Pants on the ground part 1 by Angel Perkins

For those of you who aren’t American Idol fans, an “older” gentleman named Larry Platt came on the show, knowing full well he wasn’t going to be selected to compete — but showing off his stuff just the same, singing a goofy rap song he made up and titled “Pants on the ground.”
The nonsensical song addressed the sagging pants fad that for whatever reason, has yet to fade.
Because we are a country that feeds off shows that make people look like fools (COPS, America’s Funniest Videos, Punked, Cheaters, Jerry Springer etc.) watching a man rap: “Pants on the ground. Pants on the ground. Lookin’ like a fool with your pants on the ground. With the gold in your mouth, hat turned sideways. Pants hit the ground. Call yourself a cool cat with your pants on the ground. Walkin’ downtown with your pants on the ground!” — was entertaining to a large number of the world’s population.
And with the technology of today, viewers made it an instant hit. The next day people in factories, corporate offices, cab drivers, ticket takers, prosecutors — well, you get the picture — Mr. Platt got a lot more than his 15 minutes of fame: being asked as a guest on chat shows, his chant recited by newscasters all over the globe, downloaded as a ringtone on millions of cell phones and even (I kid you not) making it to No. 46 on the Billboard Hot 100 list.
I wasn’t sure at first if it was because of the lyrics themselves, the fact that the man kind of made himself look like a fool on National television, or because he was an African American, saying to the youth of the world to find pants that fit.
I first noticing teens doing it - wearing their pants below their waistlines in the early 1990s when my eldest daughter’s friends began cutting the waists (the area you’d run a belt through and button) off their pants. WHY did they do it? So they could show off their g-strings (aka the whale tail).
WHAT? you ask. Yes, and their lower back tattoos that are now commonly referred to as “tramp stamps” (I didn’t start the moniker) could also be better displayed that way ... as could their belly button piercings. My daughter was grounded a lot so didn’t get to show much of anything to anyone.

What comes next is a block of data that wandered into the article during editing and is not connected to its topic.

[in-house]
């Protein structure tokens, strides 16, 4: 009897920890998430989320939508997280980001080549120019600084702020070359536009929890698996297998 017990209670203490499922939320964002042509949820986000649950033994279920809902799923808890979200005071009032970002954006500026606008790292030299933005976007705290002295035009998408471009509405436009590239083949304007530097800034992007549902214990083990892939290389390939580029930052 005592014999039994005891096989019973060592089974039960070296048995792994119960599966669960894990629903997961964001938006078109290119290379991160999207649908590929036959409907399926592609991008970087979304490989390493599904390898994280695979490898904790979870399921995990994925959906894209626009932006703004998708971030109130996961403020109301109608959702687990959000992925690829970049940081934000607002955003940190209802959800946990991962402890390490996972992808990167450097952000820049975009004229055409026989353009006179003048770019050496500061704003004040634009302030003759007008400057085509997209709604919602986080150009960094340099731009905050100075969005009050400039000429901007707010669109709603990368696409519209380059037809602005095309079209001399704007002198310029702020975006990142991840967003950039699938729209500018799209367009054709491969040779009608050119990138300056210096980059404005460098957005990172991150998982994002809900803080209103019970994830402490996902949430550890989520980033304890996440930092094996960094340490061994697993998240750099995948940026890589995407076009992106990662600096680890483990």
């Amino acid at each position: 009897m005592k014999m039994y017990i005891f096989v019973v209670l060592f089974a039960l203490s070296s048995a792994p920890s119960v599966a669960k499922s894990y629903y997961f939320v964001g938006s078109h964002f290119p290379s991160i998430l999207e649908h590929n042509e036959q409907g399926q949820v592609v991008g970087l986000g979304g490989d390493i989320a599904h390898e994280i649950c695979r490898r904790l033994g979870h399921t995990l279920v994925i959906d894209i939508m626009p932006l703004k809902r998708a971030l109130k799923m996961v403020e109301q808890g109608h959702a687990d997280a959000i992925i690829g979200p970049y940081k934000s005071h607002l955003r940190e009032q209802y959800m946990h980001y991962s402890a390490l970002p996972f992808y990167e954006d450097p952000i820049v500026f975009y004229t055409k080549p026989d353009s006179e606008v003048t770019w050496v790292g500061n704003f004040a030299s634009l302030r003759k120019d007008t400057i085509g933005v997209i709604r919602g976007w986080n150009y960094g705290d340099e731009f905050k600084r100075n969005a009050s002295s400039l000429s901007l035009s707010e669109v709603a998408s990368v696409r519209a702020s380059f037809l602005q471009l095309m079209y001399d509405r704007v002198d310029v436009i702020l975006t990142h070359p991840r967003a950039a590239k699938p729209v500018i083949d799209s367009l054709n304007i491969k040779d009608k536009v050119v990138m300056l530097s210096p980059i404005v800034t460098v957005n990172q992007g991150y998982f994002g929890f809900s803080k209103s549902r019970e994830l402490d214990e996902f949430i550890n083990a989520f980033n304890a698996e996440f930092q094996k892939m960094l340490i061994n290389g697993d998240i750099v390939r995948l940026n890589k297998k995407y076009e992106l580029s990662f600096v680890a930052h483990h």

At the same time, boys starting showing off the fact that they wore underwear at all and helped solve the single girl’s pondering with friends of whether he wore boxers or briefs. The trends, as they all do, hit it off with youth everywhere, desiring as always to shock and rebel.
The trend with the girls ended up evolving into the “low-rise” jeans that belly-pooching women like me dislike because their fat isn’t corralled properly. But the trend did make designers realize we never liked “mom jeans” either because they came up to the bottom of our rib cages, which darn it, was just plain uncomfortable — and likely unhealthy.
The boys trend actually began as a response to them trying to convey that they were tough. I think it starts with sports like football — boys didn’t say “cheese” when the shutter snaps but rather put on their “game faces” glaring at any opponents who might be viewing the photo.
And it’s a testosterone thing that’s managed to make it through the decades. Off they top of my head I remember seeing it displayed in the 1950s (leather jackets and cigarettes), 1960s (long hair and fringe), 1970s (leather pants and lots of jewelry), 1980s (teased and sprayed hair and spandex pants), and so on.
The 1990s trend for the boys, was started by rappers (who had gotten it from a trend among the imprisoned) and is still hanging on unlike the pants themselves. Nowadays, especially in the larger cities, their entire bums are hanging out (thankfully covered) and the crotch of their pants is almost at their knees. I can’t understand why they don’t feel stupid wearing their pants that way.
The criminals that coined the phrase “gangster” wore fedoras, ties or vests (and oftentimes suspenders) and well-shined shoes.